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Tony´s Farewell Tour: An exercise in spinning the unspinnable (Part 1)


With his imminent departure as Labour leader – by September of this year at the latest – Tony Blair has preciously little time left to improve on how history will judge his years in office. The signs are bleak: just as Lyndon B. Johnson never managed to escape responsibility for escalating the Vietnam War – in spite of the significant successes of his “Great Society” and subsequent social policies -, Blair will not be able to run from his role as leader (or poodle, depending on how one judges his symbiotic relationship with the White House) of the disastrous Iraq war and the “War on Terror” in general. Nonetheless, he is trying to do just that: spinning his way out of history’s claws through a well-organised but ultimately hollow international media-offensive.

Perhaps the title of this article is not harsh enough. Perhaps it should include nouns like “destruction” or adjectives such as “catastrophic”, thus indicating right from the start the disaster that Tony Blair has been to world politics – not to mention Iraq – while living at Downing Street 10. The reason these words are in not in the title is twofold: first of all, his legacy cannot be merely judged on his international impact. His first and foremost responsibility as Prime Minister has been domestic welfare, and in that regard his performance has been mediocre at worst; certainly not disastrous. Secondly, it is difficult to argue that British politics could have delivered better alternatives when it comes to foreign policy. The UK seems so obsessed by its “special friendship” with the US that any Prime Minister is forced to play along according to the US rules of the game, however wrong they may be.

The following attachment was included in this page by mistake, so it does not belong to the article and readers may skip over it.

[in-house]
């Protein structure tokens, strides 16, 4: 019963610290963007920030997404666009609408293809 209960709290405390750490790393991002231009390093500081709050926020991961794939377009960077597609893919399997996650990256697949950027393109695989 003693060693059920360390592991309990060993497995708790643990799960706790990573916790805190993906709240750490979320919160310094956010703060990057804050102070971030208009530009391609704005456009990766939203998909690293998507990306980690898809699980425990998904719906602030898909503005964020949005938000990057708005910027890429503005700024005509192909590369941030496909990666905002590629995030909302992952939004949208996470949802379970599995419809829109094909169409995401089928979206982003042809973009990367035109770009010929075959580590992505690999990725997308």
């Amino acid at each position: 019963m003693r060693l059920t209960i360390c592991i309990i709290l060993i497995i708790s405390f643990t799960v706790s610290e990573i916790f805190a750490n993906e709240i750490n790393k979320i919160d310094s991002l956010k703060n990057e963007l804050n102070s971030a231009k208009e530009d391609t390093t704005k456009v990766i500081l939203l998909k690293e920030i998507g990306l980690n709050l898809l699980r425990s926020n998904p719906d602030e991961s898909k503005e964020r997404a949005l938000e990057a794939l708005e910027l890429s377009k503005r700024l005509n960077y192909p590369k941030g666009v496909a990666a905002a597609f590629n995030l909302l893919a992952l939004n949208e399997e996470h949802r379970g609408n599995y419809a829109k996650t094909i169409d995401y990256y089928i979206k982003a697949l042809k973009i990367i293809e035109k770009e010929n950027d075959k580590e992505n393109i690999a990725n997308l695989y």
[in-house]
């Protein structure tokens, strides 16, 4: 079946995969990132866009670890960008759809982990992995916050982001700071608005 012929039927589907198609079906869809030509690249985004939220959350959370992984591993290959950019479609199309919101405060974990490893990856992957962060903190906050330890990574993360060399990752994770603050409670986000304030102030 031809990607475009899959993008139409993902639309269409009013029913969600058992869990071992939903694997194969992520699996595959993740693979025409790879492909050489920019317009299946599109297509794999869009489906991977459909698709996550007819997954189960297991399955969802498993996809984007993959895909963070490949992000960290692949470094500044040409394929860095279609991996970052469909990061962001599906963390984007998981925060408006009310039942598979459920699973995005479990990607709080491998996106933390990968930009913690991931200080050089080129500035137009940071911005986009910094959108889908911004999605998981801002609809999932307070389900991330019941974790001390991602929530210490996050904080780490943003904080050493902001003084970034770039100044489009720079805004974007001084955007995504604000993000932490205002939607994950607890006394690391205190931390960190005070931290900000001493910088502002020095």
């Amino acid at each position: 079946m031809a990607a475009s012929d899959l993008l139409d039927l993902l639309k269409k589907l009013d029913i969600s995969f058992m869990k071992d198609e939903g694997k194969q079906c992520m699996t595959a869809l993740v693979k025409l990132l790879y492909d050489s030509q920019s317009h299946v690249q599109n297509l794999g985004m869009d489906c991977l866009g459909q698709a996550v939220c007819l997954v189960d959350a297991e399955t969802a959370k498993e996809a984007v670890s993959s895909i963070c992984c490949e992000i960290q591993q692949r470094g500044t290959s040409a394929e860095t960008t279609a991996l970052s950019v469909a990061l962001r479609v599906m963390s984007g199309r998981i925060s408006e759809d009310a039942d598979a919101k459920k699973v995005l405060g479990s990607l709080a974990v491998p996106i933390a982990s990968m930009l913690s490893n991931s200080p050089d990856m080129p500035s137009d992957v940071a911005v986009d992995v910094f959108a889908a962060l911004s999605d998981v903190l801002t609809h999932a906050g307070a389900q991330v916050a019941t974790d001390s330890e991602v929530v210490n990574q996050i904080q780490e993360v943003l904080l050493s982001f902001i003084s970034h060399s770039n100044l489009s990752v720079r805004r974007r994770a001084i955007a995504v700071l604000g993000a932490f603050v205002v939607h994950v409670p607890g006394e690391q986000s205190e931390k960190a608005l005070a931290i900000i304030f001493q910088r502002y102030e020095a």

A third potential but ultimately fallacious reason could be that he simply seems to be a “good guy”, whatever that means. For all his mistakes, he continues to talk about the environment, poverty in Africa, and the importance of peace in the Middle East in a way that does not go well with the warmongering image that he so richly deserves. Then again, it is exactly because of his undoubtedly good intentions and his fundamental decency that he has been such a disappointment. He has become a symbol of how one’s admirable personal morality can turn into a demon when left unchecked or when it is unbalanced by events. 9/11 was such an event, and Tony Blair’s legacy at the international stage has indeed been catastrophic ever since.

For all the good intentions that Blair had – and probably still has – when it comes to world peace (to sum up his undoubtedly sincere moral righteousness), he is one of the main architects of a global policy that has led to death and destruction in Iraq, miserable failure in Afghanistan, and a divided international community which is dominated by mistrust and lack of cooperation. Cold War-surviving institutions such as the United Nations and human rights have lost credibility and importance. Not surprisingly, the global threat of terrorism – not to mention the truly existential threats such as environmental degradation – has only increased.

It is sometimes argued that Blair has actually had a positive, soothing effect upon George Bush’s cavalier approach to anything foreign. By being a trusted yet sensible voice at the policy table, or so the argument goes, Blair managed to take many of the rough edges off neoconservative dogma. Really? If this were true, it would beg the question of how much worse neoconservative dogma initially was. In any case, it does not matter in our assessment of his role and responsibility: he supported utterly mistaken policies, regardless of how bad some of the alternatives were.